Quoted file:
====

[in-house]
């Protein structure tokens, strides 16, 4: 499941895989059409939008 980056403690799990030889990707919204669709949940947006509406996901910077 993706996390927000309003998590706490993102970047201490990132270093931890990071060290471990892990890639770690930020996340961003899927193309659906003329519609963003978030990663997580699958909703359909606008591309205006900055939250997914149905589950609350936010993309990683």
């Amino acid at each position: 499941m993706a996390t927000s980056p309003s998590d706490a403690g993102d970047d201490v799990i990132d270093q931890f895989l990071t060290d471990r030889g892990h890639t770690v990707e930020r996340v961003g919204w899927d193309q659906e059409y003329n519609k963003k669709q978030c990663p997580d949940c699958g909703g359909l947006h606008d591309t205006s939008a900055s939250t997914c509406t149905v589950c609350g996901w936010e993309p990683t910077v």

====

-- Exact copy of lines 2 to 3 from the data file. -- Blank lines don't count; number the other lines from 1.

């Protein structure tokens, strides 16, 4: 499941895989059409939008 980056403690799990030889990707919204669709949940947006509406996901910077 993706996390927000309003998590706490993102970047201490990132270093931890990071060290471990892990890639770690930020996340961003899927193309659906003329519609963003978030990663997580699958909703359909606008591309205006900055939250997914149905589950609350936010993309990683």
């Amino acid at each position: 499941m993706a996390t927000s980056p309003s998590d706490a403690g993102d970047d201490v799990i990132d270093q931890f895989l990071t060290d471990r030889g892990h890639t770690v990707e930020r996340v961003g919204w899927d193309q659906e059409y003329n519609k963003k669709q978030c990663p997580d949940c699958g909703g359909l947006h606008d591309t205006s939008a900055s939250t997914c509406t149905v589950c609350g996901w936010e993309p990683t910077v």